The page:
4)  Seems like a ridiculous distinction to say the N4 is not being "marketed" as an iPhone competitor.  If a product does the same things, with similar specs, and at a similar (in this case lower) price point, its a competitor.  Whether its a lead or viable competitor in terms of sales numbers, is another thing, as it most certainly will not be.  iPhone and Galaxy S3 are simply the top phones in terms of sales numbers, and that will not likely change anytime soon.

 

Not trying to be contrarian or argumentative here.  Just my 2 cents in the interests of polite discussion.

 

 

 


+1 on point #3!  My understanding was that DROID was used under license in terms of Verizon Wireless and was trademarked by Lucas films.  But, I'm nitpicking even more!

 

For point #4, I think that OneStepAhead is concentrating on the concept of the marketing of the Nexus line, rather than the specs.  The phone line was marketed as a developer's device prior to the (undesired) attempt to "mainstream" the Galaxy Nexus on VZW.  Even when the Nexus line was released in the Sprint store, there didn't seem to be an effort to "mainstream" the device like there was with the VZW release.  Also, carrier subsidies are part of marketing a phone.  While there are carriers that have subsidized the Nexus S, Galaxy Nexus and will subsidize the Nexus 4, it still isn't prominent and marketed in the same way.  I'm sure that there are many AT&T customers who never knew that they could get a subsidized Nexus S from Best Buy.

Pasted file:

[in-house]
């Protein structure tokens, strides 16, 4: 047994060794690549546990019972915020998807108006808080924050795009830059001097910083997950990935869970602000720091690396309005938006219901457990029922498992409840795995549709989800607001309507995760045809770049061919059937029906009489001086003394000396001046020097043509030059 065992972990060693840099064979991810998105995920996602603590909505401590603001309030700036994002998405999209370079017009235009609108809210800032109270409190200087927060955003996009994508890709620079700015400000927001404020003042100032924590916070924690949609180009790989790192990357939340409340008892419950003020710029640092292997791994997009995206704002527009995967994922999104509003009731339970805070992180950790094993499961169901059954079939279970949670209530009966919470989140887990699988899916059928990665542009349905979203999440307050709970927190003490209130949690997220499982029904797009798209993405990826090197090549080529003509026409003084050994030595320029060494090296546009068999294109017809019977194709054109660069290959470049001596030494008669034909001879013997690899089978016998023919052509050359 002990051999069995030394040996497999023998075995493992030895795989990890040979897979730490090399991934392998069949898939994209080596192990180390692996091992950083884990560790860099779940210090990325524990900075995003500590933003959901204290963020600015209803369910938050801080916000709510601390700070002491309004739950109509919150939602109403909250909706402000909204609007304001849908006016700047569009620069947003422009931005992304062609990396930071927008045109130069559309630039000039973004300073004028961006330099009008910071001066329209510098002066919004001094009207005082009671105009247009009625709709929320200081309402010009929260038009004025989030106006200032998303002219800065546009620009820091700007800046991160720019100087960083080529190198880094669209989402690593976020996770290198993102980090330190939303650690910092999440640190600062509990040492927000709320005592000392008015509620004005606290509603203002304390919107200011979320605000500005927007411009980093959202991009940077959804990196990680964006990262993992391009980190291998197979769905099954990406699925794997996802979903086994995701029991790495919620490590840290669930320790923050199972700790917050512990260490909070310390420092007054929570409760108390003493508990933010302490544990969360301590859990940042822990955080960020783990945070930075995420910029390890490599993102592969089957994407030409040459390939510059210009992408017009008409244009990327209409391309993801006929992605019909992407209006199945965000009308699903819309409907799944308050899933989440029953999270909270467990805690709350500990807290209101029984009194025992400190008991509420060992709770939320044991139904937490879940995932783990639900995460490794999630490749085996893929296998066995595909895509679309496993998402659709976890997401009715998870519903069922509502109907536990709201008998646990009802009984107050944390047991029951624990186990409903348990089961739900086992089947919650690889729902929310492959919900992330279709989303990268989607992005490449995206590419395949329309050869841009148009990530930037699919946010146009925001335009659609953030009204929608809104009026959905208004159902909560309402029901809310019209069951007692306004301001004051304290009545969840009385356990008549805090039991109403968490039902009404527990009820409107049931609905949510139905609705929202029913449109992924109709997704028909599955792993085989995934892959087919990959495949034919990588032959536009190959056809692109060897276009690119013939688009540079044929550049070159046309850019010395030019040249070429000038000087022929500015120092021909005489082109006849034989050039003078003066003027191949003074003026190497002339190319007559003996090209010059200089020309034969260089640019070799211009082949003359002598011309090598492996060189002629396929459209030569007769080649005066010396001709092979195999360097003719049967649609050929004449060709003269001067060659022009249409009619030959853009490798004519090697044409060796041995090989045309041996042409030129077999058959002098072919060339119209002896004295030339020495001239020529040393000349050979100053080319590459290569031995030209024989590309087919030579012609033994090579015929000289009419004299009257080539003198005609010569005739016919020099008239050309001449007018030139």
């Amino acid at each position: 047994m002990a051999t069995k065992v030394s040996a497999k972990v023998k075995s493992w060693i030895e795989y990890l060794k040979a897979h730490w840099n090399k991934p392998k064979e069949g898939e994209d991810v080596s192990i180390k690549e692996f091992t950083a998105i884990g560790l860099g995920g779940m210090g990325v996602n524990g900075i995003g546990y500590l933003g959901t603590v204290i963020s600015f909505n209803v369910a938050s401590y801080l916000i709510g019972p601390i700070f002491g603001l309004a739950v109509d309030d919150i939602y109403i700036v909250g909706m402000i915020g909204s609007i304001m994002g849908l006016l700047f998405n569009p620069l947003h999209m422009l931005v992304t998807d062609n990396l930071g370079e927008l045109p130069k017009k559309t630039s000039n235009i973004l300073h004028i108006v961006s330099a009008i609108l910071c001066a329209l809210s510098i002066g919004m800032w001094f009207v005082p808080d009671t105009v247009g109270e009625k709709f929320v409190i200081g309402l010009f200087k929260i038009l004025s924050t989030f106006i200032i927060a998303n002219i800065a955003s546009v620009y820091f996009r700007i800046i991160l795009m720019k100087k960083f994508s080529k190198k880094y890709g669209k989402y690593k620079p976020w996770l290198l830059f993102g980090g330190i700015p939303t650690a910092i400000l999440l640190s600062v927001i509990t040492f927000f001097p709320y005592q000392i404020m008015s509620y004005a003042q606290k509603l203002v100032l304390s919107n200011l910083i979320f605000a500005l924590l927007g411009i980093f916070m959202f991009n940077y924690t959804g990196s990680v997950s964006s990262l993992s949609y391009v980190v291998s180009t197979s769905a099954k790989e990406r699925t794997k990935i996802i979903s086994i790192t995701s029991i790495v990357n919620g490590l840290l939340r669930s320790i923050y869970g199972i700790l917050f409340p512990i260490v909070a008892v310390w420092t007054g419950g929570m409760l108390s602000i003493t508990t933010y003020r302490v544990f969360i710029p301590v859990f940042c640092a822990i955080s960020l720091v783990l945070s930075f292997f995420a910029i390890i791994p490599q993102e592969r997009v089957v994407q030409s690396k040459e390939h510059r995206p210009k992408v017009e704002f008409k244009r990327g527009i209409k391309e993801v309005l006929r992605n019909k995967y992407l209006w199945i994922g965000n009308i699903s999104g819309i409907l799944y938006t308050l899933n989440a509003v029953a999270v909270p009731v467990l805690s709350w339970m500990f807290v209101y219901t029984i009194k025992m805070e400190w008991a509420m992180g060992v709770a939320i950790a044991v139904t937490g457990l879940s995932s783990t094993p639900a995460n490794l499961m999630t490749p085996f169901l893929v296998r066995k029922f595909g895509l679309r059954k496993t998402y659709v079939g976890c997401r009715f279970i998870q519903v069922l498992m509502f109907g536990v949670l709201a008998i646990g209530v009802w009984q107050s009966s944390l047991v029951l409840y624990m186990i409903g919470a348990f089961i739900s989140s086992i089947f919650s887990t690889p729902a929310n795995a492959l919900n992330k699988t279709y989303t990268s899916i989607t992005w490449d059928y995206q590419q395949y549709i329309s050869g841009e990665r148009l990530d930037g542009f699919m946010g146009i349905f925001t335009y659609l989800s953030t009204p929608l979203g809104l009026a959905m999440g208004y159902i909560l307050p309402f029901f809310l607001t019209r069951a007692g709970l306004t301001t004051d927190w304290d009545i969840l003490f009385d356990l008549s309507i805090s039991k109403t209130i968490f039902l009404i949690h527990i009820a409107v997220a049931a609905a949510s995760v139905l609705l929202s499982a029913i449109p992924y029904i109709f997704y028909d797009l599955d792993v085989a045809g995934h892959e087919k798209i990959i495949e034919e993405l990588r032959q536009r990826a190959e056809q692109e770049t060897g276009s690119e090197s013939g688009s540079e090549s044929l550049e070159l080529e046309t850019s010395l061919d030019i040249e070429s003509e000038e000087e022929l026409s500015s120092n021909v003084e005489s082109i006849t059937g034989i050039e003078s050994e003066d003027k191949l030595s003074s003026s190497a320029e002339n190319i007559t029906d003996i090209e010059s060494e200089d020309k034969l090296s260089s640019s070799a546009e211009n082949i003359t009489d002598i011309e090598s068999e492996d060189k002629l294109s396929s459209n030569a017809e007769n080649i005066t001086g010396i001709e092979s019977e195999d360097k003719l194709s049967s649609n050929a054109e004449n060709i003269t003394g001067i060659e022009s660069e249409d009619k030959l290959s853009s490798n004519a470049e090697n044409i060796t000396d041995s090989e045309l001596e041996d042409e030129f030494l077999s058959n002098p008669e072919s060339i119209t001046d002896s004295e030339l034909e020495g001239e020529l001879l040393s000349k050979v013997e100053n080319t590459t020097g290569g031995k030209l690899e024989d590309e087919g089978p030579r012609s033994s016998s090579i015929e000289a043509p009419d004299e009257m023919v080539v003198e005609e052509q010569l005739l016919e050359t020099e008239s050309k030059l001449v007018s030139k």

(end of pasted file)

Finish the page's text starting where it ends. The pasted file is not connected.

Message 65 of 70 (4,403 Views)
Professor

Re: iPhone 5 to Nexus 4 switch

[ Edited ]

21stNow wrote
For point #4, I think that OneStepAhead is concentrating on the concept of the marketing of the Nexus line, rather than the specs.  The phone line was marketed as a developer's device prior to the (undesired) attempt to "mainstream" the Galaxy Nexus on VZW.  Even when the Nexus line was released in the Sprint store, there didn't seem to be an effort to "mainstream" the device like there was with the VZW release.  Also, carrier subsidies are part of marketing a phone.  While there are carriers that have subsidized the Nexus S, Galaxy Nexus and will subsidize the Nexus 4, it still isn't prominent and marketed in the same way.  I'm sure that there are many AT&T customers who never knew that they could get a subsidized Nexus S from Best Buy.